The injured owners sued Baker in the State courts in November 1959. Their complaints set forth the grading operations by Baker just related, including the installation of the retaining wall, and charged that the effect was to collect the surface waters of the tract and release them in concentrated form into the street and ultimately upon the claimants. Right of recovery was premised upon the invasion of their properties by Baker: (1) willfully, (2) through negligence in clearing the site with respect to drainage, and (3) by the creation and maintenance of a nuisance on the Baker tract. American's refusal to defend the actions or pay the compromise amounts was rested on its contention that the liability asserted against Baker on these claims did not arise from an "accident", but rather from the negligence of Baker, a risk American says was not underwritten in the policy.
An insurer's duty to defend an action in accordance with the terms of its policy is to be gathered from the face of the complaint. Glens Falls Indemnity Co. v. Atlantic Building Corp., 199 F.2d 60, 61 (4 Cir. 1952). On the other hand, the insurer's liability to indemnify the insured for an amount paid in settlement must be determined from the evidence offered in the suit brought by the insured against the insurer for reimbursement. American Casualty Co. v. Denmark Foods, 224 F.2d 461, 464 (4 Cir. 1955). In the latter determination, what would be the effect, if any, of a judgment rendered in favor of the claimant against the insured after trial, instead of a settlement, does not have to be decided in this case.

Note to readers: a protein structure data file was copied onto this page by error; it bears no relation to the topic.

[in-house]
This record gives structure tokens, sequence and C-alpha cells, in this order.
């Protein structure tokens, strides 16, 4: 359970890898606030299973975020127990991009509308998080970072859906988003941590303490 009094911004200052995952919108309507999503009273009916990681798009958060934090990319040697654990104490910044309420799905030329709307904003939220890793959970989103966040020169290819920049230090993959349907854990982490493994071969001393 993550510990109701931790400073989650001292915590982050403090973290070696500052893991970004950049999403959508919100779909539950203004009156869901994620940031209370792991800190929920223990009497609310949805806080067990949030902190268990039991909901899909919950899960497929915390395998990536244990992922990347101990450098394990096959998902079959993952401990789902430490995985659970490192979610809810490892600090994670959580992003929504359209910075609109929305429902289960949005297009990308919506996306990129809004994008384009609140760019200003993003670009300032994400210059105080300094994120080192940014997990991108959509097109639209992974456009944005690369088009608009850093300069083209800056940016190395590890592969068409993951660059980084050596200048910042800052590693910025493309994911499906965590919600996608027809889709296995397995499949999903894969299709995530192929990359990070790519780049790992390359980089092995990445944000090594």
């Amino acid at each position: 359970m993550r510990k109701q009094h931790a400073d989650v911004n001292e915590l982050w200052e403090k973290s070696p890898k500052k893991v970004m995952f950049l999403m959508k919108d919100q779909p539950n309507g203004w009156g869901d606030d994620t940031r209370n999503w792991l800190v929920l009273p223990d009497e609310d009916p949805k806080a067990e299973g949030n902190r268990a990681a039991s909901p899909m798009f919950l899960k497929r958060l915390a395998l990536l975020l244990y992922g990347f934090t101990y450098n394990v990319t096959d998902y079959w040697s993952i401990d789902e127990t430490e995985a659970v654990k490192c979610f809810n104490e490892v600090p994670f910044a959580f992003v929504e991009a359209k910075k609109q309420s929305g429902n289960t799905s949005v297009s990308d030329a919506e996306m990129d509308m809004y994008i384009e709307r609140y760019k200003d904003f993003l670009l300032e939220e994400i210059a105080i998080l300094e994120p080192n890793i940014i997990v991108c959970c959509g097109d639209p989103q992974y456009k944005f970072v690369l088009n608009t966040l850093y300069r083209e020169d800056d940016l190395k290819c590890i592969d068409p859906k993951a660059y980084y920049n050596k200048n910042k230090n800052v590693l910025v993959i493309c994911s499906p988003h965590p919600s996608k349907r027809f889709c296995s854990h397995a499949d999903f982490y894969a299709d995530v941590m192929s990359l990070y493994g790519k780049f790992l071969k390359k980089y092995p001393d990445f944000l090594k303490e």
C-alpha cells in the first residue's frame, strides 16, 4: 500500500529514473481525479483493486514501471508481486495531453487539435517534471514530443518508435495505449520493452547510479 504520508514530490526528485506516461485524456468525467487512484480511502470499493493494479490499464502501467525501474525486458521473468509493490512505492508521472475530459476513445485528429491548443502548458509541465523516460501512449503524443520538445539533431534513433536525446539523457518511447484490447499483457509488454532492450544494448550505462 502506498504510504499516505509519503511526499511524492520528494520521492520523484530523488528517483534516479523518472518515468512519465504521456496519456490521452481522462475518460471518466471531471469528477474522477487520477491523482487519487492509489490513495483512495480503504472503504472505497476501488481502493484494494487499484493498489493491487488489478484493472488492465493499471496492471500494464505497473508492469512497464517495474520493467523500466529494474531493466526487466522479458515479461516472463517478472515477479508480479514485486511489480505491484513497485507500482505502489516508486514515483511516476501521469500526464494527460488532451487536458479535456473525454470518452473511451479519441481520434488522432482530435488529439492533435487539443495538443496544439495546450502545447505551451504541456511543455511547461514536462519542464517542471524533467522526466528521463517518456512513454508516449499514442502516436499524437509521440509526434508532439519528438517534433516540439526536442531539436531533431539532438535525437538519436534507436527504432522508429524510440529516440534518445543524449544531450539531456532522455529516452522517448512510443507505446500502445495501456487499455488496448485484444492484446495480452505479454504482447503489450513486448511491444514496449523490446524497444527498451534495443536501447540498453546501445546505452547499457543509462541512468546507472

Defense of a claimant's action against the insured involves, of course, the incurrence of expenses by the insurer quite apart from the payment of a settlement. The two obligations are not interdependent. The insurer may be bound to defend and yet not be responsible for satisfaction of the settlement, for the proof in the suit against the insurer for indemnification might not establish the injury as an accident. This, we have previously said, is the law of South Carolina. C. Y. Thomason Co., v. Lumbermens Mutual Casualty Co., 183 F.2d 729 (4 Cir. 1950); American Casualty Co. v. Denmark Foods, supra, 224 F.2d 461. As jurisdiction of the District Court was pitched on diversity of citizenship, South Carolina's law controls here. Erie R. Co. v. Tompkins, 304 U.S. 64, 58 S. Ct. 817, 82 L. Ed. 1188 (1938).
An accident is, we conclude, an unintended and unexpectable injurious happening. The misfortune is sometimes described as an "unavoidable accident". This phrase appears redundant, for "accident" itself implies, inter alia, an incident which was unavoidable. "Sudden" is not necessarily a part of the definition since the duration of the cause or consequence, it would seem, need not be a factor of an accident. "Inevitable" is hardly the precise adjective as it infers something bound to come about. Obviously, the definition does not comprehend the outcome of deliberate commission or omission. While "accident" may include an act of God, it is generally used to denote a cause or result referable to human behavior. The terms "pure accident", "mere accident" or "simple accident" are occasionally employed; these have been worthy attempts to strip "accident" of any implication of negligence. Larrow v. Martel, 92 Vt. 435, 104 A. 826 (1918); McEwen v. Central of Georgia Ry. Co., 127 Ga. 246, 56 S.E. 289 (1906).